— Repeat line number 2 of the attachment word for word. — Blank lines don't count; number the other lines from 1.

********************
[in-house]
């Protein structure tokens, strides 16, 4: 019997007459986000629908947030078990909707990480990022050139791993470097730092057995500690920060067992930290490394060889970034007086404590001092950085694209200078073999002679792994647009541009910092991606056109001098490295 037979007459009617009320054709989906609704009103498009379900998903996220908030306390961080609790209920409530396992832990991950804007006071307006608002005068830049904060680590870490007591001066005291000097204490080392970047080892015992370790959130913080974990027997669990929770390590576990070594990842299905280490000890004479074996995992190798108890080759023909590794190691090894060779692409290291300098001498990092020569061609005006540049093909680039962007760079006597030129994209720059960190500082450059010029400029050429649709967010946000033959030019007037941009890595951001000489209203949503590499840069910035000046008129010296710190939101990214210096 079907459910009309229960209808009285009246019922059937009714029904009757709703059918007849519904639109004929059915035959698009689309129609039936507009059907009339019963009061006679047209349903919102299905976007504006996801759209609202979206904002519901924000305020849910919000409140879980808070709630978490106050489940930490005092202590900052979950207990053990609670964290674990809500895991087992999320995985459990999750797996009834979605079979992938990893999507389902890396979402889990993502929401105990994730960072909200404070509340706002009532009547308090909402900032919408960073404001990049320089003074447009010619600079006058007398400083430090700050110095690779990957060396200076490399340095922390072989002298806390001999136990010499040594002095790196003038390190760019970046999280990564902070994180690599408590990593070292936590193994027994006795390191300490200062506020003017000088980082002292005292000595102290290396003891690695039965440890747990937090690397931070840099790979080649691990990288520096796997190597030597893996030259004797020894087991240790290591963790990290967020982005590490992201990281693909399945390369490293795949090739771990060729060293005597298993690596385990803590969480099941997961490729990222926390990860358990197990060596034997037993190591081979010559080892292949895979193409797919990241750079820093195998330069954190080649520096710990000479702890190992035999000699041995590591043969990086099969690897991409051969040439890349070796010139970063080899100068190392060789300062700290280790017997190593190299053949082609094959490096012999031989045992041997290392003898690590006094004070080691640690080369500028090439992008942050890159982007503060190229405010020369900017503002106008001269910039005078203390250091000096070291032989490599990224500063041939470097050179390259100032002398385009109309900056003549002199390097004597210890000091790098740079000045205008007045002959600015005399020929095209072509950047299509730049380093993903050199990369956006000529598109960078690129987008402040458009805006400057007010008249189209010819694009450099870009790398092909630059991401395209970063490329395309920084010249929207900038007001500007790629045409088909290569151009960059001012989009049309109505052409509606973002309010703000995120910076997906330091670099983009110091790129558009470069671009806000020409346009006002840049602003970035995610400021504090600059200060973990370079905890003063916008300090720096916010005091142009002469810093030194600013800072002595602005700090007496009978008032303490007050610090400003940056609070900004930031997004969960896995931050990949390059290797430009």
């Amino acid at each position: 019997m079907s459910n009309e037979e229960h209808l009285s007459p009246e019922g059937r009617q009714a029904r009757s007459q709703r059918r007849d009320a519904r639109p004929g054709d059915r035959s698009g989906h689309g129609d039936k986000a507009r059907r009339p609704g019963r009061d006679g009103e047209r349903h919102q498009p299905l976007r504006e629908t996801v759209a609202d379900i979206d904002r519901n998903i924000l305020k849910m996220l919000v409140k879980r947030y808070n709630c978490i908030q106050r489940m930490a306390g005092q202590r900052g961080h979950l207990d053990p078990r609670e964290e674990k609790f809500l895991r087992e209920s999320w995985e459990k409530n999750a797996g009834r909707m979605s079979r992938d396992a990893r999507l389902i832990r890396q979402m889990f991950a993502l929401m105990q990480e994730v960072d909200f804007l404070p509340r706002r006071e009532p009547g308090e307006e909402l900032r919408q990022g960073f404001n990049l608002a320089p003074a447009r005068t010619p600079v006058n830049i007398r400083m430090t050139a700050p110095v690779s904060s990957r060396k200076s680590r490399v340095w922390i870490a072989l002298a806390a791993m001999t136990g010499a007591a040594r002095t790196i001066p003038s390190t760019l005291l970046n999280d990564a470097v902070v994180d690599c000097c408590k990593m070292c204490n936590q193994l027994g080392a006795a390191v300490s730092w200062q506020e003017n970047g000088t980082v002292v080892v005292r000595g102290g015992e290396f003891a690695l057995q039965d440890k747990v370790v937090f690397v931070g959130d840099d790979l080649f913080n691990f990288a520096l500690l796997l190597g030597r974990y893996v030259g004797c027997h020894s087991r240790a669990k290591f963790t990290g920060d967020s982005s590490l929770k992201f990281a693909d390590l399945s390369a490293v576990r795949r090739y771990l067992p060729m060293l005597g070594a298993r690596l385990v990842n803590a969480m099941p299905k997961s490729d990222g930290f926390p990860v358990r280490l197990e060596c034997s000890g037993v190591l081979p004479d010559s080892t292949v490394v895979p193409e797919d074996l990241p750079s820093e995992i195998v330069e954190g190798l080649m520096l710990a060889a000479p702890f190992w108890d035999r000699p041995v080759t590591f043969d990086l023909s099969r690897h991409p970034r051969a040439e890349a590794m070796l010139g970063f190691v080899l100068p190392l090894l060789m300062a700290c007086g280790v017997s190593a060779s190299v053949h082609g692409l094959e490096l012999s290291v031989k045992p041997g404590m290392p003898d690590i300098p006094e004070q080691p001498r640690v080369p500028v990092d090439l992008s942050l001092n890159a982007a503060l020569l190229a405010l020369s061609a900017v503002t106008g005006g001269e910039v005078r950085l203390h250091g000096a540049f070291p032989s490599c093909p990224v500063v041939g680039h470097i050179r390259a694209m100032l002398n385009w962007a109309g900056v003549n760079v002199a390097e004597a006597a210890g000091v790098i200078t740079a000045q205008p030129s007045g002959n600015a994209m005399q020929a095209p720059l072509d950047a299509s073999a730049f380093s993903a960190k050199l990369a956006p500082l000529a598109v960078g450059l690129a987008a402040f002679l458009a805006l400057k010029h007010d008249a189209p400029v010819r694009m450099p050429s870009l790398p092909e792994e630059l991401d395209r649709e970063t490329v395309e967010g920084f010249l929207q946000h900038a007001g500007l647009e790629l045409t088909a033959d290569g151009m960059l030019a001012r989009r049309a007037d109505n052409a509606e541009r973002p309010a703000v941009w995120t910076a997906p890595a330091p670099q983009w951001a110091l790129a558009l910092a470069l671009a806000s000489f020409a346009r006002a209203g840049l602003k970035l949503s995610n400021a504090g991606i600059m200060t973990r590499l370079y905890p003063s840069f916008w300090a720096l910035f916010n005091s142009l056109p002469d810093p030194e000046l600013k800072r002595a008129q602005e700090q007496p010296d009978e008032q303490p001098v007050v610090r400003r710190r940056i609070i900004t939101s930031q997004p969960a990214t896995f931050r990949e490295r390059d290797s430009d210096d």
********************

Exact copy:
């Protein structure tokens, strides 16, 4: 019997007459986000629908947030078990909707990480990022050139791993470097730092057995500690920060067992930290490394060889970034007086404590001092950085694209200078073999002679792994647009541009910092991606056109001098490295 037979007459009617009320054709989906609704009103498009379900998903996220908030306390961080609790209920409530396992832990991950804007006071307006608002005068830049904060680590870490007591001066005291000097204490080392970047080892015992370790959130913080974990027997669990929770390590576990070594990842299905280490000890004479074996995992190798108890080759023909590794190691090894060779692409290291300098001498990092020569061609005006540049093909680039962007760079006597030129994209720059960190500082450059010029400029050429649709967010946000033959030019007037941009890595951001000489209203949503590499840069910035000046008129010296710190939101990214210096 079907459910009309229960209808009285009246019922059937009714029904009757709703059918007849519904639109004929059915035959698009689309129609039936507009059907009339019963009061006679047209349903919102299905976007504006996801759209609202979206904002519901924000305020849910919000409140879980808070709630978490106050489940930490005092202590900052979950207990053990609670964290674990809500895991087992999320995985459990999750797996009834979605079979992938990893999507389902890396979402889990993502929401105990994730960072909200404070509340706002009532009547308090909402900032919408960073404001990049320089003074447009010619600079006058007398400083430090700050110095690779990957060396200076490399340095922390072989002298806390001999136990010499040594002095790196003038390190760019970046999280990564902070994180690599408590990593070292936590193994027994006795390191300490200062506020003017000088980082002292005292000595102290290396003891690695039965440890747990937090690397931070840099790979080649691990990288520096796997190597030597893996030259004797020894087991240790290591963790990290967020982005590490992201990281693909399945390369490293795949090739771990060729060293005597298993690596385990803590969480099941997961490729990222926390990860358990197990060596034997037993190591081979010559080892292949895979193409797919990241750079820093195998330069954190080649520096710990000479702890190992035999000699041995590591043969990086099969690897991409051969040439890349070796010139970063080899100068190392060789300062700290280790017997190593190299053949082609094959490096012999031989045992041997290392003898690590006094004070080691640690080369500028090439992008942050890159982007503060190229405010020369900017503002106008001269910039005078203390250091000096070291032989490599990224500063041939470097050179390259100032002398385009109309900056003549002199390097004597210890000091790098740079000045205008007045002959600015005399020929095209072509950047299509730049380093993903050199990369956006000529598109960078690129987008402040458009805006400057007010008249189209010819694009450099870009790398092909630059991401395209970063490329395309920084010249929207900038007001500007790629045409088909290569151009960059001012989009049309109505052409509606973002309010703000995120910076997906330091670099983009110091790129558009470069671009806000020409346009006002840049602003970035995610400021504090600059200060973990370079905890003063916008300090720096916010005091142009002469810093030194600013800072002595602005700090007496009978008032303490007050610090400003940056609070900004930031997004969960896995931050990949390059290797430009």